Child fighter who fled ELN rebels dreams of peace in Colombia

Child fighter who fled ELN rebels dreams of peace in Colombia

Bogota (AFP) - The boy was recruited by Colombia's ELN rebels when he was just eight and saw his brother and girlfriend killed. After fleeing from the guerrillas last year, he is now trying to live a normal life.

Now 18, he belongs to the Victus theater project, made up of ex-guerrillas, former paramilitary fighters, retired soldiers and civilians caught up in Colombia's five decade long conflict. He did not want to give his name.

The National Liberation Army (ELN) is the country's second-largest rebel group after the Revolutionary Armed Forces of Colombia (FARC). The larger group is demobilizing after having reached a peace agreement with the government in November. The ELN is hoping to reach a similar peace deal.

This is the young man's story.

- 'Welcome to the ELN' -

I'm from Tame, in Arauca (eastern Colombia). I was recruited at the age of eight. They pulled me out of my rural school. The men came in a pick-up truck, fired several times and took 15 kids and two teachers.

They forced us onto the truck. When it stopped, we were in the jungle. All of us were kids -- eight, nine, ten years old.

They left us tied up. The next morning they threw buckets of water on us to get us up. "Stand up, scum. Welcome to the ELN."

The rebels stood in formation. Then they killed our teachers in front of us.

One year later they called me in: "Your new name will be Camilo." They gave me a weapon, clothes and gear.

- It was my brother -

Five years later, I found out who recruited me: it was my brother.

He had volunteered for the ELN years earlier and they called him "Gonzalez." Since they wore masks, I didn't know it was him.

"'Camilo, I was the one who got you out of school because I didn't want to live this experience alone," he told me.

Months later, the guerrillas killed him for no reason, but no one knew that he was my brother.

They told me: "Kill 'Gonzalez.'" I couldn't.

"Kill him or we'll kill you."

They gave me a pistol, but I threw it away and left.

I heard the shots. I felt as if they had shot me.

"Whoever wants to go see him go now, we're going to bury him," they said. I didn't want to go, but I went.

Before they executed him he asked me to forgive him. I didn't.

- Her guts spilled out -

When I was 15, I fell in love with a girl. They called her "Elena."

I was in charge of a raid with three other comrades, including "Elena." We all returned except her.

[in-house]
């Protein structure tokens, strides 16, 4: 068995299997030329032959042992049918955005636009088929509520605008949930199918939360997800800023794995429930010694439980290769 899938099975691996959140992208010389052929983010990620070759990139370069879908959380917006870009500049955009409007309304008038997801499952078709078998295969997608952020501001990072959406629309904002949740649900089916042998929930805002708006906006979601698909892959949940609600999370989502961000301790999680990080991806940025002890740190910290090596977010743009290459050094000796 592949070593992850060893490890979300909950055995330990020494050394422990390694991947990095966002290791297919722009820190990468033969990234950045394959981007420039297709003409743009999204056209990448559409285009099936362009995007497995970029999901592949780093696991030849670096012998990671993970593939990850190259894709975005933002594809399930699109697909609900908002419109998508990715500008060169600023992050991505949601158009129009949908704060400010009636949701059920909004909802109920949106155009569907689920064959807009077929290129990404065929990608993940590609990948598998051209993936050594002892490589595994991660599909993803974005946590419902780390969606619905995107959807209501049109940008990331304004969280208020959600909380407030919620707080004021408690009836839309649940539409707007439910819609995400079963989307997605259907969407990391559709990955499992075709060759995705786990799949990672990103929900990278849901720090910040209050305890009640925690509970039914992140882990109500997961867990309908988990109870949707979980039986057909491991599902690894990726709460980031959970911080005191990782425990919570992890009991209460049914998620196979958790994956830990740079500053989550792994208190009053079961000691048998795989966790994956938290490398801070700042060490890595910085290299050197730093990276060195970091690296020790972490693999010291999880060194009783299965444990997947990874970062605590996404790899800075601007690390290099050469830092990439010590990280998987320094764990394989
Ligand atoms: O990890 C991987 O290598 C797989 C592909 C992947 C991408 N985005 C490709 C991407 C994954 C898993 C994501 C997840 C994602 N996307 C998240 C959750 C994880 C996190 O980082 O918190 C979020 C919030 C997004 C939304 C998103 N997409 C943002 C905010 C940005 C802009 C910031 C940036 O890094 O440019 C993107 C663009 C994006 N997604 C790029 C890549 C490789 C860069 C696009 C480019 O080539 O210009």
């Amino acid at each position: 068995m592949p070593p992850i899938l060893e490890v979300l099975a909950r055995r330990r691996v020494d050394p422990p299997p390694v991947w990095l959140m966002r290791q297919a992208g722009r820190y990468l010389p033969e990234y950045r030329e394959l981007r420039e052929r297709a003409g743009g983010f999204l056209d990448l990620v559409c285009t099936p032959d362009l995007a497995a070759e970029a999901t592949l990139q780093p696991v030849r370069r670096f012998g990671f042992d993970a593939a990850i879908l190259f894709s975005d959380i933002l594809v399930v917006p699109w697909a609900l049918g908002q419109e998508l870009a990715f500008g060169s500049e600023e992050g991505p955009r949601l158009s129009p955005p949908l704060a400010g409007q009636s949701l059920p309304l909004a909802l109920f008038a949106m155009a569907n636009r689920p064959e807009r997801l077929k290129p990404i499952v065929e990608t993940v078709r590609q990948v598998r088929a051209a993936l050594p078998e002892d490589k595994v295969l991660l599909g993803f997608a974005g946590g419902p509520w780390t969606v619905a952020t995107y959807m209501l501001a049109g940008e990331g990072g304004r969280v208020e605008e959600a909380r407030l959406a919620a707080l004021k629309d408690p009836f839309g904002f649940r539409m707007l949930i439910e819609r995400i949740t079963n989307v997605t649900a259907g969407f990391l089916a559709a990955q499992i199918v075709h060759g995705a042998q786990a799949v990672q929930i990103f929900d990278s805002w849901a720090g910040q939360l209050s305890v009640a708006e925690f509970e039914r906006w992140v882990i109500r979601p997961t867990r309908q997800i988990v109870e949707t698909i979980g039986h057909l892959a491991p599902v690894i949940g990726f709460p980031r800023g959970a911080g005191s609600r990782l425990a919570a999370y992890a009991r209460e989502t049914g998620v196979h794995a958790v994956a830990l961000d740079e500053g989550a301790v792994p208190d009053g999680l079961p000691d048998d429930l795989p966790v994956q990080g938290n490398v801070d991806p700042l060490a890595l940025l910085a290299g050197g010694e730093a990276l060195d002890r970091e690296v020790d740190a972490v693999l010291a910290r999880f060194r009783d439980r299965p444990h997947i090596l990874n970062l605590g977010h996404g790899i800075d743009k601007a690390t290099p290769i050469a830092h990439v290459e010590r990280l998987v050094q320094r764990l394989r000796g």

I told my comrades to retreat and I returned.

I searched and searched. Finally, I found her hidden in some bushes.

I said "Let's go, they're going to kill us."

"I can't, I've been wounded."

When I tried to lift her, her guts spilled out. "I don't want to leave you here!" I said.

"Grab my gun and get out because when the army gets here they'll kill you too," she said. "Let them kill me, or you kill me, so I don't have to suffer any more."

There was a blast and I heard armored vehicles approaching. I ran and hurled myself down a ravine. From the other side, I saw a helicopter arrive -- I thought they were picking her up in a stretcher, but it was a white bag.

- 'We're free!' -

I got out of the ELN with a friend.

One day, we were near a FARC camp and he said, "Let's go with the FARC, there are cool chicks there."

We spent the night with the FARC.

In the morning, one of our commanders arrived. "Hey, little comrade, have you seen some ELN guerrillas?" he asked a FARC fighter.

"Yes, they're here," the fighter said.

My friend told me: "Let's get out of here before we're caught."

We took off and walked for 15 days toward a small town. "We're free! We got out of that shit!" I said.

We came upon a camp of soldiers and when I approached, they all came out with their rifles ready.

"Don't shoot, I'm coming to demobilize, I'm handing myself in, I'm with the ELN," I said, raising my hands.

- New life -

Today, the young ex-guerrilla is happy with his new life and role in the theater group.

"It's impressive to share things today with people whom we were trying to kill," he said.

"And if this group can reconcile, why won't this be possible for a country? It all depends on us."

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